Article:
16.2.22 Latin Americas
Photo Credit: Leon Overweel (unsplash.com)
These days you’re as likely to hear the word Latinin relation to geography than you are in relation to the language of the Romans. ‘Are Central and South American Latin? And what does this Latinity consist of’, asked the Italian Marxist Antonio Gramsci in his prison notebooks, identifying with characteristic insight the machinations of U.S. foreign policy in the region, and casting scorn on inflated ideas of European importance in creating a ‘Latin character’ (‘Mere prating’, he notes, ‘of the kind practised by intellectuals and those who have lost their power but will not be persuaded that they do not count for much any more.’) The question of what is Latin about Latin America remains a useful one, however, because it can help reveal the politics of language in everyday life, and the politics of Latin’s journey to Romance. The name Latin America originated in the middle of the nineteenth century, when the empires of France, Spain, and Portugal were looking for names that emphasized their own importance: ‘Latin’ America beat off competition from ‘Hispanic’ and ‘Iberian’ America to become the name that stuck. In this way the name is just one chapter in a much longer story, in which many generations of colonizers and their allies – from Cortez to the Chicago Boys – have pillaged and enriched themselves with terrible consequences for the peoples of the region. But to write the history of Latin America solely from the perspectives of its colonizers is to do their work for them, and to forget about the rich traditions of democracy and resistance that have existed alongside the worst kinds of exploitation. Central and South America remain home to many indigenous languages – like Quechua, Aymara, and Nahuatl – that are spoken by millions of people, so despite the contemporary dominance of Spanish and Portuguese there’s arguably little ‘Latin’ about the region at all. And if the term is used, it’s important to remember that even as the European empires were ‘naming’ the continent in the 1850s and 1860s, others had already adopted the name ‘Latin America’, as they have many times since, to imagine an anti-imperial politics of their own.
In the world-historical language lottery, Latin has been one of the winners, surviving today across the world as a consequence of the Roman empire, containing within it big and small languages, national tongues and endangered dialects. There is nothing superior about Latin, it’s just been historically lucky, and there are so many other languages across the world, past and present, each with their own unique ways of seeing. But I’m interested in the way that Latin is a part of modern life in central and south America, and increasingly so in north America; how the language of the Romans lives on in a human chain that stretches from Chile to California. Just as there’s nothing superior about Latin, there’s nothing superior about Spanish or Portuguese, or any speaker of those languages. But they are a part of the complex history and present-day life of the region. The Spanish spoken in the Yucatán peninsula, for instance, has taken on characteristics of the Maya language that was there long before it, while European forms of dance and music have mixed with indigenous and African forms to produce samba, boléro, tango, cumbia, and so on. When Eduardo Galeano writes about how human history always ‘refuses to shut its mouth’ despite so many attempts to silence it; when Chavela Vargas reinvents traditional song-forms and sings you never taught me how to live without you; when the women of Argentina protesting in the street chant a slogan taken from the poetry of Susana Chávez, which runs ni una mujer menos, ni una muerta más (‘not one woman less, not one more woman dead’): in all of this I can recognize Latin words changed into newer forms, and I want, perhaps naïvely, for these things to be part of the history of Latin too. A complex understanding of Latin America is far beyond the scope of a blog post, and I’m by no means an expert. I don’t want for a second to place Spanish and Portuguese on a pedestal, given their origins in the region as colonizing languages, or to ignore all the regional variation in such a big place. But I do want to search out the moments when the language that I teach – in its broadest sense – is used to speak for creativity, democracy, and the rights and lives of ordinary people, and I think I find them in Latin America.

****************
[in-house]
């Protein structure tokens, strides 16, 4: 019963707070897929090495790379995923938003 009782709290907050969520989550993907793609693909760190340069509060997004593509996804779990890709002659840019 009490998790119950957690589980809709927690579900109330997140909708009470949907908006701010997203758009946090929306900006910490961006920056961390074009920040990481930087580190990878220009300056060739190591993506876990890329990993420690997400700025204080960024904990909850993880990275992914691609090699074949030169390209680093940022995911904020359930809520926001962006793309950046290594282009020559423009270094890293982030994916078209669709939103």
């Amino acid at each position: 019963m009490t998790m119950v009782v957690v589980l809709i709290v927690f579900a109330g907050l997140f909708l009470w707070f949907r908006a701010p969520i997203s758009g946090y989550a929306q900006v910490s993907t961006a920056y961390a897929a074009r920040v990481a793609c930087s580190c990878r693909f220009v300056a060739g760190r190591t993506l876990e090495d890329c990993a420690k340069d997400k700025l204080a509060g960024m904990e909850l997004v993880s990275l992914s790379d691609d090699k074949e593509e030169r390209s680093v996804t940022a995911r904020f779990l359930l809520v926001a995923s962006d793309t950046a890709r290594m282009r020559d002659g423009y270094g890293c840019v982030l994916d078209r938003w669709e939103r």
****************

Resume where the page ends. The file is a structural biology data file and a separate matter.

- Eduardo Galeano, Open Veins of Latin America: Five Centuries of the Pillage of a Continent (Serpent’s Tail, 2009) trans. C. Belfrage.
- Michel Gobat, ‘The Invention of Latin America: A Trans-National History of Anti-Imperialism, Democracy, and Race’, The American Historical Review 118: 1345–75 (2003), here.
- Antonio Gramsci, Prison Notebooks, ed. J. A. Buttigieg (New York: Columbia University Press, 2011), vol. 2, pp. 11–13.
- Barbara Pfeiler, ‘Maya and Spanish in Yucatán: An Example of Continuity and Change’, in Salikoko S. Mufwene ed. Iberian Imperialism and Language Evolution in Latin America (Chicago: University of Chicago Press, 2004).